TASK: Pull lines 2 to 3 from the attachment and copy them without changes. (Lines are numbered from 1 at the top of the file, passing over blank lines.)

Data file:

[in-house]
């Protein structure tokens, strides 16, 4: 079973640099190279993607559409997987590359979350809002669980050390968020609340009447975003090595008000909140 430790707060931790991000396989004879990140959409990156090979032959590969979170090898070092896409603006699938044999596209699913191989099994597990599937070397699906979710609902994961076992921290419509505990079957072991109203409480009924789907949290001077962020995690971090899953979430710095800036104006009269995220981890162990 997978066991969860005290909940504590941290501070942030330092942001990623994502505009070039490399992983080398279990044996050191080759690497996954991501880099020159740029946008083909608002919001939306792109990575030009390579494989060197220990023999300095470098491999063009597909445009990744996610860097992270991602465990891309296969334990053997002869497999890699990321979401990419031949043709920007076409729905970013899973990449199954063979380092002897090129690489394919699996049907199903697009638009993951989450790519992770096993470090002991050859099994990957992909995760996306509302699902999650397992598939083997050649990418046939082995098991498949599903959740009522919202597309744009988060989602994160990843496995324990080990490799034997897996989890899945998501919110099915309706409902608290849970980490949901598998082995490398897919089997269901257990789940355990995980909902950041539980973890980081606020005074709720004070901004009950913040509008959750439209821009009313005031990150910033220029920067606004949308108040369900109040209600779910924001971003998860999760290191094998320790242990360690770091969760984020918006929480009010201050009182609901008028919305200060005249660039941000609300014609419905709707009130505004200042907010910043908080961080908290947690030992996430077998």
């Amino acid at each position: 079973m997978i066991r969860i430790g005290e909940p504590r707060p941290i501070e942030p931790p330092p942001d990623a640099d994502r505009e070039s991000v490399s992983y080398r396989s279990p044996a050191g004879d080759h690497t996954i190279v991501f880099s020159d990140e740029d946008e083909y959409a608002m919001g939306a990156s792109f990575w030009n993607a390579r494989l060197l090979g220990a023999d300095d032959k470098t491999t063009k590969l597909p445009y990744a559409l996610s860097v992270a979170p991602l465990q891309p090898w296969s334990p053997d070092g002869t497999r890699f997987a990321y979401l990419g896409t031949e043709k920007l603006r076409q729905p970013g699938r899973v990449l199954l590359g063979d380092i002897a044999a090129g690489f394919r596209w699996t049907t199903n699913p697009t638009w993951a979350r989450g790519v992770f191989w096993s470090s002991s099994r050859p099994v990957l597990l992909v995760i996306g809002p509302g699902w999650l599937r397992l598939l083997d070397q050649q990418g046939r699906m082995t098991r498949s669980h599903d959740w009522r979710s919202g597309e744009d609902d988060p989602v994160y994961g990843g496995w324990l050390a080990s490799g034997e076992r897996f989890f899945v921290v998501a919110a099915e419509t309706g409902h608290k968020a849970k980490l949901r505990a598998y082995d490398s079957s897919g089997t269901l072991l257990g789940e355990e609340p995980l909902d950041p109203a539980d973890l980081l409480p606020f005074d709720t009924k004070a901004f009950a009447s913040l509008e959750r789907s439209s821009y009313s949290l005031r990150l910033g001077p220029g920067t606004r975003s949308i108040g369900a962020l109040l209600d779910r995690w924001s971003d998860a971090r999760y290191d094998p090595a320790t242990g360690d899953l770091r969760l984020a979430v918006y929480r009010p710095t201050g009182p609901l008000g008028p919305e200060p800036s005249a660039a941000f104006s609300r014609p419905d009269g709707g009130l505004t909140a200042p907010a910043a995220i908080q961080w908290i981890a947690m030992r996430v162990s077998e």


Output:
């Protein structure tokens, strides 16, 4: 079973640099190279993607559409997987590359979350809002669980050390968020609340009447975003090595008000909140 430790707060931790991000396989004879990140959409990156090979032959590969979170090898070092896409603006699938044999596209699913191989099994597990599937070397699906979710609902994961076992921290419509505990079957072991109203409480009924789907949290001077962020995690971090899953979430710095800036104006009269995220981890162990 997978066991969860005290909940504590941290501070942030330092942001990623994502505009070039490399992983080398279990044996050191080759690497996954991501880099020159740029946008083909608002919001939306792109990575030009390579494989060197220990023999300095470098491999063009597909445009990744996610860097992270991602465990891309296969334990053997002869497999890699990321979401990419031949043709920007076409729905970013899973990449199954063979380092002897090129690489394919699996049907199903697009638009993951989450790519992770096993470090002991050859099994990957992909995760996306509302699902999650397992598939083997050649990418046939082995098991498949599903959740009522919202597309744009988060989602994160990843496995324990080990490799034997897996989890899945998501919110099915309706409902608290849970980490949901598998082995490398897919089997269901257990789940355990995980909902950041539980973890980081606020005074709720004070901004009950913040509008959750439209821009009313005031990150910033220029920067606004949308108040369900109040209600779910924001971003998860999760290191094998320790242990360690770091969760984020918006929480009010201050009182609901008028919305200060005249660039941000609300014609419905709707009130505004200042907010910043908080961080908290947690030992996430077998």
């Amino acid at each position: 079973m997978i066991r969860i430790g005290e909940p504590r707060p941290i501070e942030p931790p330092p942001d990623a640099d994502r505009e070039s991000v490399s992983y080398r396989s279990p044996a050191g004879d080759h690497t996954i190279v991501f880099s020159d990140e740029d946008e083909y959409a608002m919001g939306a990156s792109f990575w030009n993607a390579r494989l060197l090979g220990a023999d300095d032959k470098t491999t063009k590969l597909p445009y990744a559409l996610s860097v992270a979170p991602l465990q891309p090898w296969s334990p053997d070092g002869t497999r890699f997987a990321y979401l990419g896409t031949e043709k920007l603006r076409q729905p970013g699938r899973v990449l199954l590359g063979d380092i002897a044999a090129g690489f394919r596209w699996t049907t199903n699913p697009t638009w993951a979350r989450g790519v992770f191989w096993s470090s002991s099994r050859p099994v990957l597990l992909v995760i996306g809002p509302g699902w999650l599937r397992l598939l083997d070397q050649q990418g046939r699906m082995t098991r498949s669980h599903d959740w009522r979710s919202g597309e744009d609902d988060p989602v994160y994961g990843g496995w324990l050390a080990s490799g034997e076992r897996f989890f899945v921290v998501a919110a099915e419509t309706g409902h608290k968020a849970k980490l949901r505990a598998y082995d490398s079957s897919g089997t269901l072991l257990g789940e355990e609340p995980l909902d950041p109203a539980d973890l980081l409480p606020f005074d709720t009924k004070a901004f009950a009447s913040l509008e959750r789907s439209s821009y009313s949290l005031r990150l910033g001077p220029g920067t606004r975003s949308i108040g369900a962020l109040l209600d779910r995690w924001s971003d998860a971090r999760y290191d094998p090595a320790t242990g360690d899953l770091r969760l984020a979430v918006y929480r009010p710095t201050g009182p609901l008000g008028p919305e200060p800036s005249a660039a941000f104006s609300r014609p419905d009269g709707g009130l505004t909140a200042p907010a910043a995220i908080q961080w908290i981890a947690m030992r996430v162990s077998e």